19th Amendment , Whose baby is it?

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The Constitution of Sri Lanka which was introduced by former President JR Jayewardene in 1978 was amended again last week for the 19th time. Many are of the opinion that the Constitution was amended to increase the powers of the administrators or politicians and not to offer benefits for the general public. This view however can’t be made on Amendments like 13, 17 and the latest 19th.

The 19th amendment was passed in parliament after hours-long committee stage debates, corrections, deletions and additions on Tuesday night (April 28). 225 law makers or public representatives finally agreed on the Amendment which attracted 212 votes in its favor.  One member of parliament voted against it while another abstained from voting. Only 10 MPs were absent. Some absentees are in remand prison.

The Amendment received the legality on April 30 and is now in effect, except for four articles which will come into effect after the next General Election. This is because the appointments to the commission have already been made. It was a good sign that no party politics were seen at the vote. People’s Liberation Front (representing the House as the Democratic National Alliance), Sri Lanka Muslim Congress as well as the Tamil National Alliance supported the bill.

President Maithripala Sirisena was also in Parliament even on the second day of the debate. He was watching the vote being taken from his chamber at the Parliament complex. He also addressed the Parliament again and thanked all who supported the historical task he undertook, something which previous presidents left as a forgotten election promise. Premier Ranil Wickremesinghe also thanked all, making special mention of the support rendered by Opposition Leader Nimal Siripala de Silva.

Some have interpreted the passing of the 19th Amendment with a significant majority in the House as a great victory, following a decade long struggle. They showed the public how former presidents Chandrika Kumaratunga and Mahinda Rajapaksa each promised not only once, but twice, and didn’t deliver regarding the matter. They also highlighted how they developed more power around them while promising to abolish the executive’s powers.

Well, a lot of changes have been made. Instead of completely abolishing the Executive Presidency, the amendment has made the president responsible and answerable to Parliament. Now, some parties are claiming for the paternity of the baby. Whose baby this?  Taking into account those who contributed to make this change, credit should go to Ven. Maduluwawe Sobhitha Thera who dedicated himself for this cause for a long time. The priest pressed on the issue during the last Presidential election via his organization, National Movement for Social Justice. Ven. Athuraliye Rathana Thera went a single step forward with his organization, Pivithuru Hetak. Janatha Vimukthi Peramuna, which has supported the abolition of the ‘system’ during its entire history, this time had a policy, ‘Whatever has been done is enough’.

Then, the most important question is what has really changed in the Constitution or what’s new? Among the important features of the Bill, we can see (a) The reduction in the terms of President and Parliament from six years to five years, (b) Re-introduction of a two-term limit that a person can have as President, (c) The power of President to dissolve Parliament effective only after four and a half years (unlike one year, as prevalent now), (d) The revival of Constitutional Council and the establishment of independent commissions (e) Immunity on President to be limited regarding criminal allegations and human rights violations (f) Size of the Cabinet of Ministers to be reduced to 30 and Deputy and State Ministers to be limited to 40 and (g) not allowing those who have dual citizenships to be elected to parliament.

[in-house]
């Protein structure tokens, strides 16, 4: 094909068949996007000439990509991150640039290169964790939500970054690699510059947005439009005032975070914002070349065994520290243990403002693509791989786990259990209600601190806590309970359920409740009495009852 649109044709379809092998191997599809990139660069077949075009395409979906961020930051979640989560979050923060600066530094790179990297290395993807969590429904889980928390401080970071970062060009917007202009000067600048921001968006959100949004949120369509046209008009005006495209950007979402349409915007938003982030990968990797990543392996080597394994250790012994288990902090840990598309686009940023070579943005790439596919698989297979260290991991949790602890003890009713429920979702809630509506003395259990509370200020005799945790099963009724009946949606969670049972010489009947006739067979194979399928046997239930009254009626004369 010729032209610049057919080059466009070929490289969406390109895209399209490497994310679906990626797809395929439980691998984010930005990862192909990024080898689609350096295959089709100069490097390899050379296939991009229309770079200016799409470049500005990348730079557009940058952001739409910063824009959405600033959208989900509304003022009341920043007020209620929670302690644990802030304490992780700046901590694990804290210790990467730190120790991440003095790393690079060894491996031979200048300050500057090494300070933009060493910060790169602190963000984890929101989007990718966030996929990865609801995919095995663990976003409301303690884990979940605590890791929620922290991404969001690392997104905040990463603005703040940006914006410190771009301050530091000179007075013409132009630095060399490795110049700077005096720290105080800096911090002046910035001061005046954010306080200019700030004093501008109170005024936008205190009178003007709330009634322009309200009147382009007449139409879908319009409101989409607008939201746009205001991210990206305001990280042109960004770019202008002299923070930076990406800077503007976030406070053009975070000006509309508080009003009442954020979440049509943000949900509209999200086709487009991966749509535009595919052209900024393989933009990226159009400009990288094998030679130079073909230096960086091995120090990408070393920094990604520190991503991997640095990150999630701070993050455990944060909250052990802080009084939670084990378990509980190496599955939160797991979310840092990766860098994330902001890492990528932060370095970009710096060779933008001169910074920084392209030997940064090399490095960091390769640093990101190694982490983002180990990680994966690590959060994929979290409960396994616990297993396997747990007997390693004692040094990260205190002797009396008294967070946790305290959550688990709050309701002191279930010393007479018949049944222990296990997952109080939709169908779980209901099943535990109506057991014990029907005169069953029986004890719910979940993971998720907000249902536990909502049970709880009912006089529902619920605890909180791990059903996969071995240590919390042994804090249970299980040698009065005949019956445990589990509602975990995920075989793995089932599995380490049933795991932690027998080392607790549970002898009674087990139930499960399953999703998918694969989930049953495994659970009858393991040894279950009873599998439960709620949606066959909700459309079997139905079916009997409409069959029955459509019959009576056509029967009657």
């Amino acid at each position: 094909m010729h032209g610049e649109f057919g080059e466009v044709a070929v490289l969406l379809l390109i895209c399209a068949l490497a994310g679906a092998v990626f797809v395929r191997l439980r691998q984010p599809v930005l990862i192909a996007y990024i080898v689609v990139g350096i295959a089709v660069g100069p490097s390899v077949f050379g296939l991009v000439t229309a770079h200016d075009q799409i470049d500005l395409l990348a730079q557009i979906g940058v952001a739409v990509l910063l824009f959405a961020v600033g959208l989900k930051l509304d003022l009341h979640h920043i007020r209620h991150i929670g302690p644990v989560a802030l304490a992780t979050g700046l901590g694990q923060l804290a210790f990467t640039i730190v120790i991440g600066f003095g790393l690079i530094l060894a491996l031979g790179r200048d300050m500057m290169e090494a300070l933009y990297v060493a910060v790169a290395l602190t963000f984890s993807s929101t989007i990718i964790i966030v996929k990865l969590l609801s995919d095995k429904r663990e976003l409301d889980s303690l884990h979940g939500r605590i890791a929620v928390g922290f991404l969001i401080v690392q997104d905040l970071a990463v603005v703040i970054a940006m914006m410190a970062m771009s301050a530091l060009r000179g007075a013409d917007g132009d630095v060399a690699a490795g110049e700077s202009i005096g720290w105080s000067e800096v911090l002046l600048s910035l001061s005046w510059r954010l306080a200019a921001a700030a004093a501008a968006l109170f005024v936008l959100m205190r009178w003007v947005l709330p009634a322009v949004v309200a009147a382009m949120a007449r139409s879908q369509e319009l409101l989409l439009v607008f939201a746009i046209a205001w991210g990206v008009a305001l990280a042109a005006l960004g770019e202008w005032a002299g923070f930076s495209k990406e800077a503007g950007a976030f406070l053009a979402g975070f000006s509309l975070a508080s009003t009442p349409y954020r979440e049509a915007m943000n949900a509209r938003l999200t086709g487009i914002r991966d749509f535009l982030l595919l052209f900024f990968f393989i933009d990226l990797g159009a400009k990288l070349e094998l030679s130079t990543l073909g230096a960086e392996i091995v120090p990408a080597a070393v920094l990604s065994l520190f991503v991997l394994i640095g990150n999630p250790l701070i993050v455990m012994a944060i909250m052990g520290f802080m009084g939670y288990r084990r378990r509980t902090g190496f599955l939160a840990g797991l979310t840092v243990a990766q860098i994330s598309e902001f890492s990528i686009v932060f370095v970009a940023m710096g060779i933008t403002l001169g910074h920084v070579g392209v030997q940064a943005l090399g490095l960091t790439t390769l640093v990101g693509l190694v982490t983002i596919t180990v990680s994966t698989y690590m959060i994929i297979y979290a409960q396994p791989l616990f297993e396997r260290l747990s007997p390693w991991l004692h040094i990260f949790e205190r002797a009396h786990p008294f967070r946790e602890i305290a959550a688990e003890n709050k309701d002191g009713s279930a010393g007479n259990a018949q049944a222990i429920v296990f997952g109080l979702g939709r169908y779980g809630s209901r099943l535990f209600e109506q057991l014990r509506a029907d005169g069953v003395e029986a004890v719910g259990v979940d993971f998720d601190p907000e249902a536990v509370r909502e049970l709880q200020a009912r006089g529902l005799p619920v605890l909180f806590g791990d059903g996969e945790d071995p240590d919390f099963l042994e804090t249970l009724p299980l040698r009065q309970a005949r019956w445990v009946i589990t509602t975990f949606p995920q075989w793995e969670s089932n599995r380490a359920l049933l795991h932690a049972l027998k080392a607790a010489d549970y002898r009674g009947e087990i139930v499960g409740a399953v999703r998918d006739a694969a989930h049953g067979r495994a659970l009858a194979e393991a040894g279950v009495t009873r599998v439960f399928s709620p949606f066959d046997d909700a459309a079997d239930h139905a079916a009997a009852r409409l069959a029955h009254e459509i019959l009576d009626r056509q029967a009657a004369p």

Though abolishing the Executive Presidency was the one time slogan, Maithripala Sirisena, as the common opposition  candidate,  has  clearly mentioned that he will reduce the executive’s powers. However, the matter regarding ‘powers of the executive president’ also went to the Supreme Court. The ruling held that certain provisions, such as those making the Prime Minister the head of Cabinet and empowering the Prime Minister to determine the size of Cabinet, will require a referendum. So, the President remains the head of Cabinet of Ministers and he also appoints the secretaries to the ministries. He also can appoint Ministers on the advice of the Prime Minister.

The appointments to the constitutional council was the other much debated matter which is needed to re-establish the independent commissions to oversee various areas of governance. The 10-member constitutional council will comprise seven parliamentarians and three members from the civil society, instead of three legislators and seven independent members.

The next amendment to the Constitution is on the way. This amendment will deal with the the replacement of a new electoral system.  President Maithripala Sirisena has already taken steps for the task. He has provided a draft amendment to the Cabinet of Ministers asking them to forward their comments and proposals by this week. However, Minister Rajitha Senaratne is of the opinion that the process will take time as the government has to establish the Constitutional Council (CC) first and then the CC has to appoint other independent commissions including the delimitation commission. The time which the delimitation commission to complete its job of deciding the  new electorates will finally decide the 20th Amendment.

Last modified on Sunday, 03 May 2015 11:59

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